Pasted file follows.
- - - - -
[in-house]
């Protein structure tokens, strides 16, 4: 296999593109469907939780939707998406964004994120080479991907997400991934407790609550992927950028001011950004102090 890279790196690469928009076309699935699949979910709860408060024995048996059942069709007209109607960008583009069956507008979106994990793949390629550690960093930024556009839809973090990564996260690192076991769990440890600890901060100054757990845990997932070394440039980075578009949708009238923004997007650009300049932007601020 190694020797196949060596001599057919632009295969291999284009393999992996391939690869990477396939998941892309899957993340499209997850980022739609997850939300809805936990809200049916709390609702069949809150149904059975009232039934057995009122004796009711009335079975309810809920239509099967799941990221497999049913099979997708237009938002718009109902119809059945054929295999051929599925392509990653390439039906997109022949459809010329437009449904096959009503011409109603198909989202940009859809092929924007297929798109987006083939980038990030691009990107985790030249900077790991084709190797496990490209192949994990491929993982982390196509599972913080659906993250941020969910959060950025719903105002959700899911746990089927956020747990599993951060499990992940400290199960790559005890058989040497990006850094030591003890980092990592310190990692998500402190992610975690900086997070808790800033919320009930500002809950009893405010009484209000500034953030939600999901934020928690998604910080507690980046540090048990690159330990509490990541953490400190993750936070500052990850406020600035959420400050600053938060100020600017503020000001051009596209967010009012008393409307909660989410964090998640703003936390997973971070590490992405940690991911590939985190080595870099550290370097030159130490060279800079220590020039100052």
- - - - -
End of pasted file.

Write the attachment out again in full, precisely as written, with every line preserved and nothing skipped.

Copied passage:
[in-house]
């Protein structure tokens, strides 16, 4: 296999593109469907939780939707998406964004994120080479991907997400991934407790609550992927950028001011950004102090 890279790196690469928009076309699935699949979910709860408060024995048996059942069709007209109607960008583009069956507008979106994990793949390629550690960093930024556009839809973090990564996260690192076991769990440890600890901060100054757990845990997932070394440039980075578009949708009238923004997007650009300049932007601020 190694020797196949060596001599057919632009295969291999284009393999992996391939690869990477396939998941892309899957993340499209997850980022739609997850939300809805936990809200049916709390609702069949809150149904059975009232039934057995009122004796009711009335079975309810809920239509099967799941990221497999049913099979997708237009938002718009109902119809059945054929295999051929599925392509990653390439039906997109022949459809010329437009449904096959009503011409109603198909989202940009859809092929924007297929798109987006083939980038990030691009990107985790030249900077790991084709190797496990490209192949994990491929993982982390196509599972913080659906993250941020969910959060950025719903105002959700899911746990089927956020747990599993951060499990992940400290199960790559005890058989040497990006850094030591003890980092990592310190990692998500402190992610975690900086997070808790800033919320009930500002809950009893405010009484209000500034953030939600999901934020928690998604910080507690980046540090048990690159330990509490990541953490400190993750936070500052990850406020600035959420400050600053938060100020600017503020000001051009596209967010009012008393409307909660989410964090998640703003936390997973971070590490992405940690991911590939985190080595870099550290370097030159130490060279800079220590020039100052």